Treatment Of Enemy Aliens 1914-16

Memorial to the Casle Mountain Internment Camp in Banff National Park. (Credit: Radtek67/Wikimedia Commons)

During the First World War there was an internment camp in Brandon that housed hundreds of people in the old Wheat City Arena from 1914-1916. Recent BU Grad Joe Dauphinais is researching the people who were held there and what their lives were like. The general knowledge about the internment camps that was already held included the basic information and statistics on the facilities themselves. This new project has researchers going far deeper into the story as they are looking into the lives of the people there. Joe Dauphinais is seeking out stories about the camp that may have been handed down through the generations.

The project itself is to help the community discover the lives of the people in the internment camps. It is a partnership between students and faculty at BU and ACC. The goal is to turn this knowledge into a smartphone virtual reality experience. Within the virtual reality you will have the ability to walk around the area and have a dialogue with some of the people who were interned in Brandon. The project is really trying to capture the essence of who these prisoners were, how they felt about their detention, and how their families coped.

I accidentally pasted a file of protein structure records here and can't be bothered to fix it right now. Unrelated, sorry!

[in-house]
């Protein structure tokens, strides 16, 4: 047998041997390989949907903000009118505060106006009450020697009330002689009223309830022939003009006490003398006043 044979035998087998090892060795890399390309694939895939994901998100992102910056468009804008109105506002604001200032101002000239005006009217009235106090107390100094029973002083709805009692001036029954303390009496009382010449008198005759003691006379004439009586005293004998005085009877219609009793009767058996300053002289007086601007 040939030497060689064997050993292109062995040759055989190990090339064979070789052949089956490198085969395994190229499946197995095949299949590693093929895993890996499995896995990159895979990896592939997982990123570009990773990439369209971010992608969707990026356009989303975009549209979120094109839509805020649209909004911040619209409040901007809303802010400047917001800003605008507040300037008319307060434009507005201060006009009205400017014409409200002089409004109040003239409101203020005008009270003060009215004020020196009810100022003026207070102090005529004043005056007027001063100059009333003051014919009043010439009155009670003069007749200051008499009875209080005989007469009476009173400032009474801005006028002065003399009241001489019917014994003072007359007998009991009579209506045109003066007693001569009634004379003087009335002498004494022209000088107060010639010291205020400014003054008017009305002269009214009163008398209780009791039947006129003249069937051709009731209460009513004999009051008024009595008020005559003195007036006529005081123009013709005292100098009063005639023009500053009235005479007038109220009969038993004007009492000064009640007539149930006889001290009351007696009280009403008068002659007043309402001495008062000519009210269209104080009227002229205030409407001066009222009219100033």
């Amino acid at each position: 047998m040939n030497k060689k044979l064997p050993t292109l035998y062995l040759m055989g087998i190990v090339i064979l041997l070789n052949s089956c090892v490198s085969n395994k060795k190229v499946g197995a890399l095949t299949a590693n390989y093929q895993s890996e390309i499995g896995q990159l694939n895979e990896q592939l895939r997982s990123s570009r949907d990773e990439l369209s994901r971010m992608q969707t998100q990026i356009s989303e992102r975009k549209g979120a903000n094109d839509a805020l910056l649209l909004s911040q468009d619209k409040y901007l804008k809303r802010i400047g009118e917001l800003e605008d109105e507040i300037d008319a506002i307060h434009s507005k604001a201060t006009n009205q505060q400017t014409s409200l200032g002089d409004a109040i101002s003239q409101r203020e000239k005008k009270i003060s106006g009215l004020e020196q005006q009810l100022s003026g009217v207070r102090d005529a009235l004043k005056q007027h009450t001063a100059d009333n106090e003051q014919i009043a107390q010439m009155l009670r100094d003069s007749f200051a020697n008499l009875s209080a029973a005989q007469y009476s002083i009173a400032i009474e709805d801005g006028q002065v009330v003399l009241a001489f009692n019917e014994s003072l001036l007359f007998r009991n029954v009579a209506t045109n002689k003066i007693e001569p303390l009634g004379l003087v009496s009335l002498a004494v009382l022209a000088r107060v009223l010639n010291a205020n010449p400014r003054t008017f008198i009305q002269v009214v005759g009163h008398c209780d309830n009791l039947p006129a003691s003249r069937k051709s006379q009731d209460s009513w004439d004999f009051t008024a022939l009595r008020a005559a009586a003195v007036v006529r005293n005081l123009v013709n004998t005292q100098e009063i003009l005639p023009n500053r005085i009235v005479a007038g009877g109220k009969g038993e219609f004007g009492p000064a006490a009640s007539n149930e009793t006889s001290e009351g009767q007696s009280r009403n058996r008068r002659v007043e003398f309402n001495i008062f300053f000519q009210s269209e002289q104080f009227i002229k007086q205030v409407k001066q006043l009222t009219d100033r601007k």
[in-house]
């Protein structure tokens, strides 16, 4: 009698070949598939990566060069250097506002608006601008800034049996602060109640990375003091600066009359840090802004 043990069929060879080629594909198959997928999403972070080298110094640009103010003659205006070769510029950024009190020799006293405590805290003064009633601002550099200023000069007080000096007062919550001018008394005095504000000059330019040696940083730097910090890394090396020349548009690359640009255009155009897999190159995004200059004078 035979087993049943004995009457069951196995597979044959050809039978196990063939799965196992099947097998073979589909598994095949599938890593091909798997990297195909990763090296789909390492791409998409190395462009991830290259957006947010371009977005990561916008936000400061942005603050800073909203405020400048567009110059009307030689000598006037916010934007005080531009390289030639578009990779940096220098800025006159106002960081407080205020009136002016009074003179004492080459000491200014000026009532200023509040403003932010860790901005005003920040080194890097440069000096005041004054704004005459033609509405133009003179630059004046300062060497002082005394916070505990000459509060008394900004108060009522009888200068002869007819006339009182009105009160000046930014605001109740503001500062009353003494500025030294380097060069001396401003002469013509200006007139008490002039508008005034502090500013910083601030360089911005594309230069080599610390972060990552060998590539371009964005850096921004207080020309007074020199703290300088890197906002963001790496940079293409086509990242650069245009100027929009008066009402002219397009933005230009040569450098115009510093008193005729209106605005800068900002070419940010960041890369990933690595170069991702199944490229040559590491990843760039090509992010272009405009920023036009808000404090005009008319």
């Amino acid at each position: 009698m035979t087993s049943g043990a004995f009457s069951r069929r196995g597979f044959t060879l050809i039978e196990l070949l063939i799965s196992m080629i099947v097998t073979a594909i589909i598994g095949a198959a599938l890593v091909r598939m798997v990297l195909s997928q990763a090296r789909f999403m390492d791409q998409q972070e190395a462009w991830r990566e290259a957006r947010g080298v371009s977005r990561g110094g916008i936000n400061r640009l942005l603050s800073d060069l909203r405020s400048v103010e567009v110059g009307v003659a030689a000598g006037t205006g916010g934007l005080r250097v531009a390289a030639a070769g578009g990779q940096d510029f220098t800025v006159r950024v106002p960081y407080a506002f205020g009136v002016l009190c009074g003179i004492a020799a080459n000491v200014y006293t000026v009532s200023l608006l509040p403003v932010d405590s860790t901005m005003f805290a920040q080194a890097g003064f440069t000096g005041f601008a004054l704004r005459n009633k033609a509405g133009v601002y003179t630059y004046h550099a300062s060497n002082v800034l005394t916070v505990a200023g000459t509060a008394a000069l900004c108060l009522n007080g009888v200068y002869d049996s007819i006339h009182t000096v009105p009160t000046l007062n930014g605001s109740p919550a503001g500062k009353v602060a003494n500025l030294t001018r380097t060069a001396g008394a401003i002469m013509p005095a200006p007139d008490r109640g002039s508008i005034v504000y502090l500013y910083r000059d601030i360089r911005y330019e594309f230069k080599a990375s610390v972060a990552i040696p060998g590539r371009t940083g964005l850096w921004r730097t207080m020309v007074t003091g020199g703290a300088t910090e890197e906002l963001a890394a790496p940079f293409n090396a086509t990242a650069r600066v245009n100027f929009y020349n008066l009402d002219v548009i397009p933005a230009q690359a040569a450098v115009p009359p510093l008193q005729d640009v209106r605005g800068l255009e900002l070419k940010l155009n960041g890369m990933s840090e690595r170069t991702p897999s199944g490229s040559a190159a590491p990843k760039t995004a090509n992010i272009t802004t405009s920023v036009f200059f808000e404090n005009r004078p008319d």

During the First World War the Government of Canada began isolating immigrants who came from countries that fought against the British Empire. Those immigrants and “enemies” that came from countries under the control of Germany and the Austro-Hungarian Empire (i.e. Ukraine, Poland). Foreign nationals were kept in barracks at the Wheat City Arena where the building was filled with hundreds of internees. All records of the internment camps were destroyed in the 1950s making it very difficult for researchers to piece together the experiences at the camp. As a result of this, and due to the amount of time that has passed, the researchers are asking the community to come forward with any stories or artifacts they may have about the interment camps. Any information is welcome including names and dates, whether directly or indirectly affected by the camps.

The project was made possible by a grant from the Endowment Council of the Canadian First World War Internment Recognition Fund. If you have any information, remembrances, or family histories of time spent in the internment camp, you are asked to email Dauphinais at